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Charlotte Amalie
Thursday, August 18, 2022
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WHAT IF GOD WAS OUR FATHER?

At the Cathedral Church of All Saints on Sunday last, the minister the Reverend Frank N. Johnston made a statement in his sermon that needs repeating.
The well prepared sermon had some very thought provoking ideas, but the one that rested on my mind was when he said, "just imagine for a moment that everyone in St. Thomas truly believed God was their father. What an awesome place this would be."
In thinking about that part of the sermon, one concludes that it is a mind-boggling idea. I was quick to pick up on that because in my book "There Are No Mistakes, Only Lessons" most of the readers comment on the part of the book that speaks about my father and the obvious good relationship we had.
A mortal man having a relationship with his son or daughter can be a rewarding experience, but when we think of the Almighty, it can be awesome. At any stage in our development, we all try to please our father. We did those things that were expected of us, and we felt a sense of assurance that in all circumstances, our father would do the best for his children.
When I was a child, I knew my father would take care of me. He would fix the house if that were needed. He would bring home food. He took care of me if I was sick, and he hurt with me if I was hurting. How much more could I expect from a father who does all things and is more eager to give than I am to ask.
The cornerstone of our faith in the Episcopal Church, of which All Saints is a member, is – GOD IS OUR FATHER. We repeat that statement in our creed at each mass, but the question that Father Johnston must have wrestled with is, If God is our father, then why are we hurting.
Fatherhood is an awesome task, and if we were to acknowledge God as our father, the effects on this island would also be awesome. Let us try God's love in the new millennium.
Christopher E. Brathwaite is a local businessman, author and a member of the Cathedral Church of All Saints in St. Thomas.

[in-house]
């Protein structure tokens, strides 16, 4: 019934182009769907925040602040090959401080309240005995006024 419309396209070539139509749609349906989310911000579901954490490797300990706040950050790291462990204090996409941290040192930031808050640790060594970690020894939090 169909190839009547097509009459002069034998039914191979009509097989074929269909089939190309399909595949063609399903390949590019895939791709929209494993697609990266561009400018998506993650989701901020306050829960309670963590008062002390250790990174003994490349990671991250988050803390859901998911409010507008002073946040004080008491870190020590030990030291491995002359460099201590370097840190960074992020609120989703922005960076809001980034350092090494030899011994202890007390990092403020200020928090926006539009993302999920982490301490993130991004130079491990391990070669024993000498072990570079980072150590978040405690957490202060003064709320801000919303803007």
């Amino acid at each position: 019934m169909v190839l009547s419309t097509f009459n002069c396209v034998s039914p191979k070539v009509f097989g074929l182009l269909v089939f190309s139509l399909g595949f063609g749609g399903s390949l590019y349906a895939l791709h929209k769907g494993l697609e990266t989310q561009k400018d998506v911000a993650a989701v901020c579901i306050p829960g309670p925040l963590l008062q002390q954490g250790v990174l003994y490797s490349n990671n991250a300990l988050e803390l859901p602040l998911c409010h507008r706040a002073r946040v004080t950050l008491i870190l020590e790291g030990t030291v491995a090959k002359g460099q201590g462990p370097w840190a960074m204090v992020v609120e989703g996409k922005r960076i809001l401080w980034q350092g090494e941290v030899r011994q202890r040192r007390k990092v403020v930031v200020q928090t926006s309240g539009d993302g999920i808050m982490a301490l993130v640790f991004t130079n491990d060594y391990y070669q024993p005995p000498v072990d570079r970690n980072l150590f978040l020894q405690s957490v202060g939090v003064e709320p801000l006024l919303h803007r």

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At the Cathedral Church of All Saints on Sunday last, the minister the Reverend Frank N. Johnston made a statement in his sermon that needs repeating.
The well prepared sermon had some very thought provoking ideas, but the one that rested on my mind was when he said, "just imagine for a moment that everyone in St. Thomas truly believed God was their father. What an awesome place this would be."
In thinking about that part of the sermon, one concludes that it is a mind-boggling idea. I was quick to pick up on that because in my book "There Are No Mistakes, Only Lessons" most of the readers comment on the part of the book that speaks about my father and the obvious good relationship we had.
A mortal man having a relationship with his son or daughter can be a rewarding experience, but when we think of the Almighty, it can be awesome. At any stage in our development, we all try to please our father. We did those things that were expected of us, and we felt a sense of assurance that in all circumstances, our father would do the best for his children.
When I was a child, I knew my father would take care of me. He would fix the house if that were needed. He would bring home food. He took care of me if I was sick, and he hurt with me if I was hurting. How much more could I expect from a father who does all things and is more eager to give than I am to ask.
The cornerstone of our faith in the Episcopal Church, of which All Saints is a member, is - GOD IS OUR FATHER. We repeat that statement in our creed at each mass, but the question that Father Johnston must have wrestled with is, If God is our father, then why are we hurting.
Fatherhood is an awesome task, and if we were to acknowledge God as our father, the effects on this island would also be awesome. Let us try God's love in the new millennium.
Christopher E. Brathwaite is a local businessman, author and a member of the Cathedral Church of All Saints in St. Thomas.